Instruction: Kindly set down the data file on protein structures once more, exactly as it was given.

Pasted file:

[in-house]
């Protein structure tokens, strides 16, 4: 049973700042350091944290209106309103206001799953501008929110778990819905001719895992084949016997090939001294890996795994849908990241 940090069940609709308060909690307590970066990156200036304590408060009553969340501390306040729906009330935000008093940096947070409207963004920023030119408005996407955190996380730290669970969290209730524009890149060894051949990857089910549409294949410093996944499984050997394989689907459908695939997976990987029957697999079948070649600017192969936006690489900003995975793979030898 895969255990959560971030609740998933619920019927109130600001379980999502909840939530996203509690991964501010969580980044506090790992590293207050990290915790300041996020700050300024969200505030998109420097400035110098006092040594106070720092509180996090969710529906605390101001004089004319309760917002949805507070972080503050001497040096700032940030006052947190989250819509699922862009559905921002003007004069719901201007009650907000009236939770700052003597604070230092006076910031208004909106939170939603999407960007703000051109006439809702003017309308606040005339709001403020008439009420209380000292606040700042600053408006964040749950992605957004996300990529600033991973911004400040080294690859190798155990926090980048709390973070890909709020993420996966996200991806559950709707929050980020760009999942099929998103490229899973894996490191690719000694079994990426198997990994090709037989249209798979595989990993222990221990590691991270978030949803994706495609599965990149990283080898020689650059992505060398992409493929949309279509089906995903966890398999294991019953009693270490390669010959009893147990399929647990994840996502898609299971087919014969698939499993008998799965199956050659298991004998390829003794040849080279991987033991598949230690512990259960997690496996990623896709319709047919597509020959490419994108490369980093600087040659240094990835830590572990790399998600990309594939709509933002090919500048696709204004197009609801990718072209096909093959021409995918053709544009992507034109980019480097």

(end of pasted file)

[in-house]
């Protein structure tokens, strides 16, 4: 049973700042350091944290209106309103206001799953501008929110778990819905001719895992084949016997090939001294890996795994849908990241 940090069940609709308060909690307590970066990156200036304590408060009553969340501390306040729906009330935000008093940096947070409207963004920023030119408005996407955190996380730290669970969290209730524009890149060894051949990857089910549409294949410093996944499984050997394989689907459908695939997976990987029957697999079948070649600017192969936006690489900003995975793979030898 895969255990959560971030609740998933619920019927109130600001379980999502909840939530996203509690991964501010969580980044506090790992590293207050990290915790300041996020700050300024969200505030998109420097400035110098006092040594106070720092509180996090969710529906605390101001004089004319309760917002949805507070972080503050001497040096700032940030006052947190989250819509699922862009559905921002003007004069719901201007009650907000009236939770700052003597604070230092006076910031208004909106939170939603999407960007703000051109006439809702003017309308606040005339709001403020008439009420209380000292606040700042600053408006964040749950992605957004996300990529600033991973911004400040080294690859190798155990926090980048709390973070890909709020993420996966996200991806559950709707929050980020760009999942099929998103490229899973894996490191690719000694079994990426198997990994090709037989249209798979595989990993222990221990590691991270978030949803994706495609599965990149990283080898020689650059992505060398992409493929949309279509089906995903966890398999294991019953009693270490390669010959009893147990399929647990994840996502898609299971087919014969698939499993008998799965199956050659298991004998390829003794040849080279991987033991598949230690512990259960997690496996990623896709319709047919597509020959490419994108490369980093600087040659240094990835830590572990790399998600990309594939709509933002090919500048696709204004197009609801990718072209096909093959021409995918053709544009992507034109980019480097």